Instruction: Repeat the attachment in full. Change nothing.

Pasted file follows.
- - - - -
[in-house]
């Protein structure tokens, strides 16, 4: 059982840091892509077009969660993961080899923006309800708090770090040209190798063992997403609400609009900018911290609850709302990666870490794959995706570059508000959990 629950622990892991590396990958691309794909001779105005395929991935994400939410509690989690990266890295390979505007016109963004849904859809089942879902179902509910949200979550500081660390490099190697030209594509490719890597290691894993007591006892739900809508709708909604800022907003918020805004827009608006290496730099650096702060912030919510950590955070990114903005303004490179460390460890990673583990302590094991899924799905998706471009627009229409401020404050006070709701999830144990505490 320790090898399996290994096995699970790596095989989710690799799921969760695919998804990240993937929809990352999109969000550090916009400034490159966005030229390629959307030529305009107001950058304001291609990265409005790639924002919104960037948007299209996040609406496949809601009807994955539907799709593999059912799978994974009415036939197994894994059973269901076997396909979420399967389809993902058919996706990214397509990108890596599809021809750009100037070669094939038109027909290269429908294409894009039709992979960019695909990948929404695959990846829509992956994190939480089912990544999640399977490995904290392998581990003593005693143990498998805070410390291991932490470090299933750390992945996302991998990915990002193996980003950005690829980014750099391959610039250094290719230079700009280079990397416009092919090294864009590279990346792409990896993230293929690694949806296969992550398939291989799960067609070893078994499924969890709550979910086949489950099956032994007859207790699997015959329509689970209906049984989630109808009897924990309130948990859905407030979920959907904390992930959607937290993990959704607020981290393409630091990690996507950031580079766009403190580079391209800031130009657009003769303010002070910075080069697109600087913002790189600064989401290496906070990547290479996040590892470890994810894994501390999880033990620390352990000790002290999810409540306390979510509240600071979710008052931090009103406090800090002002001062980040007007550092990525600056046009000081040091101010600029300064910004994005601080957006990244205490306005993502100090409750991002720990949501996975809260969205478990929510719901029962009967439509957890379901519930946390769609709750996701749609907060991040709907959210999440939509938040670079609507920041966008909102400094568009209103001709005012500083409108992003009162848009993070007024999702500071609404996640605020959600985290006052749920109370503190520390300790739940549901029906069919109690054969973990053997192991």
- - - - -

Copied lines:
[in-house]
């Protein structure tokens, strides 16, 4: 059982840091892509077009969660993961080899923006309800708090770090040209190798063992997403609400609009900018911290609850709302990666870490794959995706570059508000959990 629950622990892991590396990958691309794909001779105005395929991935994400939410509690989690990266890295390979505007016109963004849904859809089942879902179902509910949200979550500081660390490099190697030209594509490719890597290691894993007591006892739900809508709708909604800022907003918020805004827009608006290496730099650096702060912030919510950590955070990114903005303004490179460390460890990673583990302590094991899924799905998706471009627009229409401020404050006070709701999830144990505490 320790090898399996290994096995699970790596095989989710690799799921969760695919998804990240993937929809990352999109969000550090916009400034490159966005030229390629959307030529305009107001950058304001291609990265409005790639924002919104960037948007299209996040609406496949809601009807994955539907799709593999059912799978994974009415036939197994894994059973269901076997396909979420399967389809993902058919996706990214397509990108890596599809021809750009100037070669094939038109027909290269429908294409894009039709992979960019695909990948929404695959990846829509992956994190939480089912990544999640399977490995904290392998581990003593005693143990498998805070410390291991932490470090299933750390992945996302991998990915990002193996980003950005690829980014750099391959610039250094290719230079700009280079990397416009092919090294864009590279990346792409990896993230293929690694949806296969992550398939291989799960067609070893078994499924969890709550979910086949489950099956032994007859207790699997015959329509689970209906049984989630109808009897924990309130948990859905407030979920959907904390992930959607937290993990959704607020981290393409630091990690996507950031580079766009403190580079391209800031130009657009003769303010002070910075080069697109600087913002790189600064989401290496906070990547290479996040590892470890994810894994501390999880033990620390352990000790002290999810409540306390979510509240600071979710008052931090009103406090800090002002001062980040007007550092990525600056046009000081040091101010600029300064910004994005601080957006990244205490306005993502100090409750991002720990949501996975809260969205478990929510719901029962009967439509957890379901519930946390769609709750996701749609907060991040709907959210999440939509938040670079609507920041966008909102400094568009209103001709005012500083409108992003009162848009993070007024999702500071609404996640605020959600985290006052749920109370503190520390300790739940549901029906069919109690054969973990053997192991």